As used herein, "serial bus" refers to a communications system in which each component is respectively coupled to the same bus such that communications to or from each slave node is passed along the same bus, each slave node being accessed by an address code. Use of the same bus (that is, the same wire or set of wires) to communicate with each respective slave node obviates the need for wiring each node directly to the controller with a respective wire (or set of wires). "Master-slave" or similar terminology as used herein refers to a control system in which all communications to respective slave nodes is initiated by the master communications module, that is, each slave node generates signals on the serial communications bus only in response to an inquiry from the master communications module. Such a "master-slave" system is distinct from peer-to-peer or "token-ring" type control systems in which more than one node can initiate communications or act on or modify communications of other nodes, thus enabling communication between nodes, whereas in the master-slave system slave nodes only communicate with the master communications module upon request from the master.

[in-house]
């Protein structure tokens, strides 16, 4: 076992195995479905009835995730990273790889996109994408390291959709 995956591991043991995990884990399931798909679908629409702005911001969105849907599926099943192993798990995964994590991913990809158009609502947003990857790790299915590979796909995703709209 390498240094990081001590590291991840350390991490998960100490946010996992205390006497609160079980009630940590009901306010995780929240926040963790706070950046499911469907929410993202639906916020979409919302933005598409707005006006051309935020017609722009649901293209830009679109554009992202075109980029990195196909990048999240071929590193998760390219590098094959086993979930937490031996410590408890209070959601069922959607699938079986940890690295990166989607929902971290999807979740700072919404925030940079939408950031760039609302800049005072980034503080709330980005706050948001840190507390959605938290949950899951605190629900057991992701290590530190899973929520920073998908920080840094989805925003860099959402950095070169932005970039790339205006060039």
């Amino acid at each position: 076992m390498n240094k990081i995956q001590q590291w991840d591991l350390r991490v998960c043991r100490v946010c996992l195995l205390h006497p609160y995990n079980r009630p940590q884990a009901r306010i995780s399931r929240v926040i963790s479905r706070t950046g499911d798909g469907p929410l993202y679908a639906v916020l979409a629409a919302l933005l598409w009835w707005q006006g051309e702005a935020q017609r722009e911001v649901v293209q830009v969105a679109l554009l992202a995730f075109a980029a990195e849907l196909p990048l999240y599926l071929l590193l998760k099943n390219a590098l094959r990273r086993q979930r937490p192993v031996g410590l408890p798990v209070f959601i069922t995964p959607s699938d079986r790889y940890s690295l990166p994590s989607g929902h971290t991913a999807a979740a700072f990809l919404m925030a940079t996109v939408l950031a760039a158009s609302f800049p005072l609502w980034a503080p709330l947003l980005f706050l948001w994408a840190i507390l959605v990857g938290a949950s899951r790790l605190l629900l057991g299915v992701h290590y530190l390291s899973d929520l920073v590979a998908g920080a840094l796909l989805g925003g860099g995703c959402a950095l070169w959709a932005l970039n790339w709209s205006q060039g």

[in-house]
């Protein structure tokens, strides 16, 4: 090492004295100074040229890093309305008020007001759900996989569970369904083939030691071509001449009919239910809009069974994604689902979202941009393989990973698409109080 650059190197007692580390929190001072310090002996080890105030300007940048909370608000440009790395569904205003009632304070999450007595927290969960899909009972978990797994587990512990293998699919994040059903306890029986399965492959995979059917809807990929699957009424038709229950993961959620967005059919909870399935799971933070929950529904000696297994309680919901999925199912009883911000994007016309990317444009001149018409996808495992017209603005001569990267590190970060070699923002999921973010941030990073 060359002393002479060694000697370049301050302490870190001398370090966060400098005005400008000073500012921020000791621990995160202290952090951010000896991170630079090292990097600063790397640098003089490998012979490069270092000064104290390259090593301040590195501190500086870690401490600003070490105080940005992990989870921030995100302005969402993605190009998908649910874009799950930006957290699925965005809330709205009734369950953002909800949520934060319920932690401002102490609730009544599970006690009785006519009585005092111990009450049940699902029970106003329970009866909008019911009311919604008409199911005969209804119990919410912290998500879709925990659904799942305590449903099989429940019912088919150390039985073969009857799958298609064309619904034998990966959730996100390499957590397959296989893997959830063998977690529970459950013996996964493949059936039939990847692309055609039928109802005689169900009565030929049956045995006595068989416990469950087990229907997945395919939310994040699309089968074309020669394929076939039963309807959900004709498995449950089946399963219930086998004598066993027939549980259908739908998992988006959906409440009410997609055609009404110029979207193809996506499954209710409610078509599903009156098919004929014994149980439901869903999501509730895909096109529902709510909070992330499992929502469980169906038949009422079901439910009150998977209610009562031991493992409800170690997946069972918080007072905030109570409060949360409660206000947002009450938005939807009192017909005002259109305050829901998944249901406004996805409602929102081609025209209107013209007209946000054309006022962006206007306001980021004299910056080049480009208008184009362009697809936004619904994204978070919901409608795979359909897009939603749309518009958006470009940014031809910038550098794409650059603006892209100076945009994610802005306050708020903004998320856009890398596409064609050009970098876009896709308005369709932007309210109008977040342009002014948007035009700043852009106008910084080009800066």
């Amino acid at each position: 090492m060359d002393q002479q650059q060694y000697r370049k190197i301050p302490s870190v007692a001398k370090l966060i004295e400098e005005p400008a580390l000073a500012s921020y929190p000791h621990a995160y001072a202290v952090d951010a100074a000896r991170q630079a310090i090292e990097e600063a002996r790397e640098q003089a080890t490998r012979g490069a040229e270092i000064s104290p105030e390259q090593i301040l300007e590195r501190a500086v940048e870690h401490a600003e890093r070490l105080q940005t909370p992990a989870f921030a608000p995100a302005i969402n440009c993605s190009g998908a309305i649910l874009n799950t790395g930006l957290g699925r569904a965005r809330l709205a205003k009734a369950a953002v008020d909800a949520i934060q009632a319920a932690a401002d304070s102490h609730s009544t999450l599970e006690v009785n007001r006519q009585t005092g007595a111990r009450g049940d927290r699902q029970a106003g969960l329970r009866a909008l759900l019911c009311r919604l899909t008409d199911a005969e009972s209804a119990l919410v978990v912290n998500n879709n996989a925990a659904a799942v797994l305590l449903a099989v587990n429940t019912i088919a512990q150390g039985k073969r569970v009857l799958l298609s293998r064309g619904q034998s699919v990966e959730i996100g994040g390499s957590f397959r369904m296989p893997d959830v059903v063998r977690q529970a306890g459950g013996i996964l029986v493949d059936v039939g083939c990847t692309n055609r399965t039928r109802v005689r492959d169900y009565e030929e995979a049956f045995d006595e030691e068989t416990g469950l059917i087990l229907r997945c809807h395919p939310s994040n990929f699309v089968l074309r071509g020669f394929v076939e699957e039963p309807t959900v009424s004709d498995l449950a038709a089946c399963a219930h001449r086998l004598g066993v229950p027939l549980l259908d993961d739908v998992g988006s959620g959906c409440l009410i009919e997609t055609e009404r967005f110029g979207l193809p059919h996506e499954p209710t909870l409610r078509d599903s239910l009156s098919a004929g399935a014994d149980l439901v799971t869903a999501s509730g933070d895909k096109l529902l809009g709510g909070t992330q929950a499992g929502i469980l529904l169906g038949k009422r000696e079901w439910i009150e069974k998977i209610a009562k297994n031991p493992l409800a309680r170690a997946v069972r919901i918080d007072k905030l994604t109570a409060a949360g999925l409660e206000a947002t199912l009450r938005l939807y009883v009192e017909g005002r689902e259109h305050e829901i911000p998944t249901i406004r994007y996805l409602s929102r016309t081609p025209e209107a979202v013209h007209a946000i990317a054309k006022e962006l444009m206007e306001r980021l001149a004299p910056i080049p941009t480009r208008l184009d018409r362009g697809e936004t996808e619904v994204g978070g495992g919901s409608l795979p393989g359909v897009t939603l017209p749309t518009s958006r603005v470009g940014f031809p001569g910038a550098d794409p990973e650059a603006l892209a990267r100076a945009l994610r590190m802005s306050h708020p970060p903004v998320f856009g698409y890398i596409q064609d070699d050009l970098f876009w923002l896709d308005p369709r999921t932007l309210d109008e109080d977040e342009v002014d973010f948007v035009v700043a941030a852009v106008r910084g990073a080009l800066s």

In the typical appliance control system, controller 120 is adapted to sense the condition of the appliance and generate control signals to components of the appliance to result in a desired operating regime, such as to optimize energy efficiency or the like. Communications between controller 120 and each respective slave node 170 pass through master communications module 122. Master communications module 122 typically comprises circuits adapted for digital communication with one or more sensors and actuators, such as an interrogation circuit for generating digital address code signals to access selected slave nodes and a receiver circuit for passing transmissions received from the slave nodes to processor 124. One example of a master communications module is a microcontroller (or microprocessor) such as an Intell 8051 series chip or the like. Each slave node 170 has a digital address code; when this master communications module transmits this address, communications between controller 120 and the slave node are established. After communications between a slave node and the master communications module have been established, control signals from processor circuit 124 are directed to the node to command response to an inquiry, such as reporting a sensed parameter, a user input, or the like. Typically slave nodes have respective addresses, although in some arrangements multiple slave nodes may have a common address, that is one address code transmitted from the master communications module causes each of a plurality of slave nodes to respond, such as a command directed to turn components on or off; such as multiple lights in a compartment.